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'Values can never go out of fashion'

india Updated: Nov 08, 2006 16:07 IST

The Barjatyas’ Rajshri office at Prabhadevi is buzzing with activity. Every wall seems to be lined with posters of the production company’s newest offering Vivah with its lead actors Shahid Kapur and Amrita Rao.

In a far corner of the office, the film’s director, the extremely shy Sooraj Barjatya is doing a telephonic interview. Just when we enter his room after taking off our footwear, we overhear his conversation with the journalist at the other end about morality in films.

Barjatya’s opinion: “One may indulge in amoral behaviour, but if he or she accepts it and is sorry about it then it’s acceptable but if they instead justify it saying it is right then there is a problem.”

 
Shahid Kapur and Amrita Rao in a still from the film Vivah. 

It’s evident from his conversation that the young director is all for upholding Indian values. His reason is simple: “My grandfather, Tarachand Barjatya, started this banner to make clean, healthy, wholesome films. Honestly, there are so many stories waiting to be told in the family genre. The day I feel I have exhausted myself with the stories I want to tell in this genre, I will make a different kind of film.”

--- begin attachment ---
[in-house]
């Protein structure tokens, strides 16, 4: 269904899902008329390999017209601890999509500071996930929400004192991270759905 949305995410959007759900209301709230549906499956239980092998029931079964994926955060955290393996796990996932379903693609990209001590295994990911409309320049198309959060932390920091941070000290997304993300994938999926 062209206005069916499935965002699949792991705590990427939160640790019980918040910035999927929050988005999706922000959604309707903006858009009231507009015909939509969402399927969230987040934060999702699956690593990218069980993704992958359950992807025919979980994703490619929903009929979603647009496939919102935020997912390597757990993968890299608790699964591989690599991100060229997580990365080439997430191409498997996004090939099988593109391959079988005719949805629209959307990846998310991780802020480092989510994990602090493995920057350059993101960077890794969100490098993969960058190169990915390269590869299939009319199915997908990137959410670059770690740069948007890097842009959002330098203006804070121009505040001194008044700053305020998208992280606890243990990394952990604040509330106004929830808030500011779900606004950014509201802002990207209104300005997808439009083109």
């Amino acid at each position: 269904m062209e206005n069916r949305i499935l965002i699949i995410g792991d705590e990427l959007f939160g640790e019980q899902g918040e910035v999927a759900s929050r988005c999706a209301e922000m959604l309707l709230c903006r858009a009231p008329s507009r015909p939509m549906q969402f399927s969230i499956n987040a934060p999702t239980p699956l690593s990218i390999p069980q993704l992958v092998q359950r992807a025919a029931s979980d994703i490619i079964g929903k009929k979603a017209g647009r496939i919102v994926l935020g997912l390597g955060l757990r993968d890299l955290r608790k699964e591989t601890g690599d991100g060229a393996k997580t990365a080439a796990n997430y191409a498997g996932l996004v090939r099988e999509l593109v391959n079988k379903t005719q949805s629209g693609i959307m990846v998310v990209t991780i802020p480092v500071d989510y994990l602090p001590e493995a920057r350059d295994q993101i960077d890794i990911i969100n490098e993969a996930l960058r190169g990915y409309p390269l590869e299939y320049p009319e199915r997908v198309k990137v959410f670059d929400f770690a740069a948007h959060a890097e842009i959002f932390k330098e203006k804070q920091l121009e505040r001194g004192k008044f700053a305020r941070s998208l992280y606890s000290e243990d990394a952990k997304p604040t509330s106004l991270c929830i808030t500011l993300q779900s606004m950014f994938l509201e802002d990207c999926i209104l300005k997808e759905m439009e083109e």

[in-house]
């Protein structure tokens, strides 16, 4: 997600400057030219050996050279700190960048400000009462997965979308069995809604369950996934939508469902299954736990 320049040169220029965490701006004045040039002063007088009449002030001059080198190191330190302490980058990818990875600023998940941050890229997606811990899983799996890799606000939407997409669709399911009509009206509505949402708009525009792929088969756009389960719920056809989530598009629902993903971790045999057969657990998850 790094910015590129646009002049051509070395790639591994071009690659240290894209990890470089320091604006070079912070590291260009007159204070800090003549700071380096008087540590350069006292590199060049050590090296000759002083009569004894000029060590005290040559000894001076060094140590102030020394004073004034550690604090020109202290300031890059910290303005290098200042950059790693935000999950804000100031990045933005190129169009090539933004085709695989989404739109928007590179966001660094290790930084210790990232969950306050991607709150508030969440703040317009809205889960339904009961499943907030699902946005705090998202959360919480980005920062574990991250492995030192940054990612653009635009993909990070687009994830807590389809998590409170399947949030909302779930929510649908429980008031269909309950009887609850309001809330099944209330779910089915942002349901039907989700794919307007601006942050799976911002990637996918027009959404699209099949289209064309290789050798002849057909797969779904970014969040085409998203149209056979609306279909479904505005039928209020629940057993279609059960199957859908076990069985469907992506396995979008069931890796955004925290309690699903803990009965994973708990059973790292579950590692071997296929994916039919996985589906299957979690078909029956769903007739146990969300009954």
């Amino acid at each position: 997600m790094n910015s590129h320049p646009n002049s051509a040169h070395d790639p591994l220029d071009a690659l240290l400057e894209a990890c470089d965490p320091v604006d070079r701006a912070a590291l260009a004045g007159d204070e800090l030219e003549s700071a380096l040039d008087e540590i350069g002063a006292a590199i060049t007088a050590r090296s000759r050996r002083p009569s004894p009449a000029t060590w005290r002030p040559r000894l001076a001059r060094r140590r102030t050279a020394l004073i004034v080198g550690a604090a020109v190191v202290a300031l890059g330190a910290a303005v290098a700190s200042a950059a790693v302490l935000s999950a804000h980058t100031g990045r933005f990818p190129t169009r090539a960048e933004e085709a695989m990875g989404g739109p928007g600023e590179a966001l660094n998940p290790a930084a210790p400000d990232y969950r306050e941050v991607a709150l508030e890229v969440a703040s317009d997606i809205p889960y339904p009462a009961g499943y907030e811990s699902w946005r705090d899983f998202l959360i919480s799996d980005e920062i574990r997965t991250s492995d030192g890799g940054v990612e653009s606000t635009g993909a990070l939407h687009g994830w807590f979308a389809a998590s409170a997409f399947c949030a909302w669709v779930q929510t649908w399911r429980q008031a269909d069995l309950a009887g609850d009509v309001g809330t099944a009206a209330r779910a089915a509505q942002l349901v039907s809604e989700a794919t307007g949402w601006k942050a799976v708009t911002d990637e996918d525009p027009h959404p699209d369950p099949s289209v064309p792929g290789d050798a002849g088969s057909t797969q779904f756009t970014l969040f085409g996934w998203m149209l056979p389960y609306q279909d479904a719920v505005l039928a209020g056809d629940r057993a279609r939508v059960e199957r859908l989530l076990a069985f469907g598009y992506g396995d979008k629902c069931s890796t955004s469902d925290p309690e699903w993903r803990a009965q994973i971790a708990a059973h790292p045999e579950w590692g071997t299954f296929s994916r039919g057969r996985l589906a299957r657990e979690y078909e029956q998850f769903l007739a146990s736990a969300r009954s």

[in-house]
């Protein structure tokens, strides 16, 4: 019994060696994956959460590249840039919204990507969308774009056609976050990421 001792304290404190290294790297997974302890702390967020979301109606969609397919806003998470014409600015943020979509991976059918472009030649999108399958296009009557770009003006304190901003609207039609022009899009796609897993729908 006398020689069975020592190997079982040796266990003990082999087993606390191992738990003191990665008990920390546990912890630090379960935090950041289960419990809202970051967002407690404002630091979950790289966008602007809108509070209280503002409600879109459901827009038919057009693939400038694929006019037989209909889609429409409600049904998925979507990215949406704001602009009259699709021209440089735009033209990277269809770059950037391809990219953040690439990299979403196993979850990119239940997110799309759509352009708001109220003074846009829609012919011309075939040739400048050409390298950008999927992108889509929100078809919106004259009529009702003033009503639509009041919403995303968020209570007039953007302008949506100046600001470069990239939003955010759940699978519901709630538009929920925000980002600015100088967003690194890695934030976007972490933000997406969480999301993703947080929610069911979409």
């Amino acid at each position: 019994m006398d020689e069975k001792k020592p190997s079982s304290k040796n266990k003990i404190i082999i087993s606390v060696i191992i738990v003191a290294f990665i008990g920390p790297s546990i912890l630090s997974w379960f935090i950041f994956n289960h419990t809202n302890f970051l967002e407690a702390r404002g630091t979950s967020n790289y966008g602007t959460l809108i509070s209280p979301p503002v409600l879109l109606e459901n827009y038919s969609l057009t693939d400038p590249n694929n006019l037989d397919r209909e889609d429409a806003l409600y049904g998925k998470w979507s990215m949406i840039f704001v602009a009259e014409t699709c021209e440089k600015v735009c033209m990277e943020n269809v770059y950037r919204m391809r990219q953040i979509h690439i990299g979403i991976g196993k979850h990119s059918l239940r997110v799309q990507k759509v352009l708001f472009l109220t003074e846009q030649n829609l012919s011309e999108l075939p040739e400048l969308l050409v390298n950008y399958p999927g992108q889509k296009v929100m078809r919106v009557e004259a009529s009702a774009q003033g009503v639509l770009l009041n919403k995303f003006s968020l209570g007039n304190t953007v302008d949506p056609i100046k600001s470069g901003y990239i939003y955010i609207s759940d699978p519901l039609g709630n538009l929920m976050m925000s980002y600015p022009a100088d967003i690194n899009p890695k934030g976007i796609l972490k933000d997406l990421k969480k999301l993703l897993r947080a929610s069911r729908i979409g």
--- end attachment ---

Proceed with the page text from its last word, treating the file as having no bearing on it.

From engagement to marriage says the tagline of Vivah. “Yes, it’s an interesting phase in somebody’s life whose marriage is being arranged. Imagine two people are engaged and then they fall in love with the permission of their elders. It’s beautiful — what you call ek maryadit prem or love within limits."

He further adds, "Shahid is Prem a young carefree boy from Delhi, who is engaged to Poonam (Amrita) from Mathura. She belongs to a small town, cultured family so much so unke yahan paani ko paani nahin, jal kehte hain. It’s about these two people, who have been brought up in different ways, get together to make a beautiful relationship during their six month courtship is what the film is about.”

The conflict comes in the form of an incident that occurs just one day before the marriage. But then in true Barjatya tradition, the lovers emerge triumphant.
That the maker of films like Maine Pyar Kiya, Hum Aapke Hain Koun and Hum Saath Saath Hain is a strong advocate of marriage reflects in his work and beliefs.

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